Some cities view trick-or-treaters as something to fear, and not just because of their costumes

The classic sights and sounds of Halloween are well known: the crunch of the leaves as trick-or-treaters run between yards, the laughter that erupts as they receive mounds of candy from their neighbours and the joyful cry of “trick-or-treat” as they excitedly ring door-bells of houses shining with glowing jack-o-lanterns.

Calgarian Courtney Kwasney has been a dedicated trick-or-treater since she was very young. The 16-year-old high school student describes trick-or-treating as being integral to one’s self-expression. She is poised for this year’s outing.

“It’s a fun way that — no matter how old you are — you can still act like a kid, dress up and not worry about what other people are thinking.” said Kwasney, adding that she doesn’t see her participation in the tradition stopping until she is at least 17 or 18.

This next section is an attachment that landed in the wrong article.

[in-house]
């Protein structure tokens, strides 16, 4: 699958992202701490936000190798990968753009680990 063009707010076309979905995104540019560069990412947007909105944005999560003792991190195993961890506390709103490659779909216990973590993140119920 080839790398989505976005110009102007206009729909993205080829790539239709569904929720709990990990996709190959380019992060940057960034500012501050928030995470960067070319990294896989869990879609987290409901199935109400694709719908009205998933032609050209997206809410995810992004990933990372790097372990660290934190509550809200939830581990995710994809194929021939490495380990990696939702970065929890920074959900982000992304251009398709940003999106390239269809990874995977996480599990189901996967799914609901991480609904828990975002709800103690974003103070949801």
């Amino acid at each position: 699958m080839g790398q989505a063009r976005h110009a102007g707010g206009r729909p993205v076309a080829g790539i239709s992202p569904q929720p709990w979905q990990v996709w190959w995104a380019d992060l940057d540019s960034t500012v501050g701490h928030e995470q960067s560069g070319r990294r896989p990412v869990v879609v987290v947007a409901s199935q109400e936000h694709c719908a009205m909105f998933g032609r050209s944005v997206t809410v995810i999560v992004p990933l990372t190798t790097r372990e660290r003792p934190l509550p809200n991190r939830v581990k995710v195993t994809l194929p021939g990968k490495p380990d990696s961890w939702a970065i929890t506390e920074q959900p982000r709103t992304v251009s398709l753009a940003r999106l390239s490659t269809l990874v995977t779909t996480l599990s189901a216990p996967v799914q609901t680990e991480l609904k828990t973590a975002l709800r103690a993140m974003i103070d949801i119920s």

Courtney’s mother — Jennifer Kwasney — said that she has memories of their very first Halloween costumes.

“I think its fun for them to dress up, because it’s just a fun way for them to use their imagination,” said Kwasney — a mother of four.

As for when Kwasney believes Courtney and her other daughter 12-year-old Should you be asking to see identification before you dish out candy this Halloween?

Photo illustration by Allison DrinnanMakenna will stop trick-or-treating, she chuckles and said, “They would go as long as they can. That’s for sure.”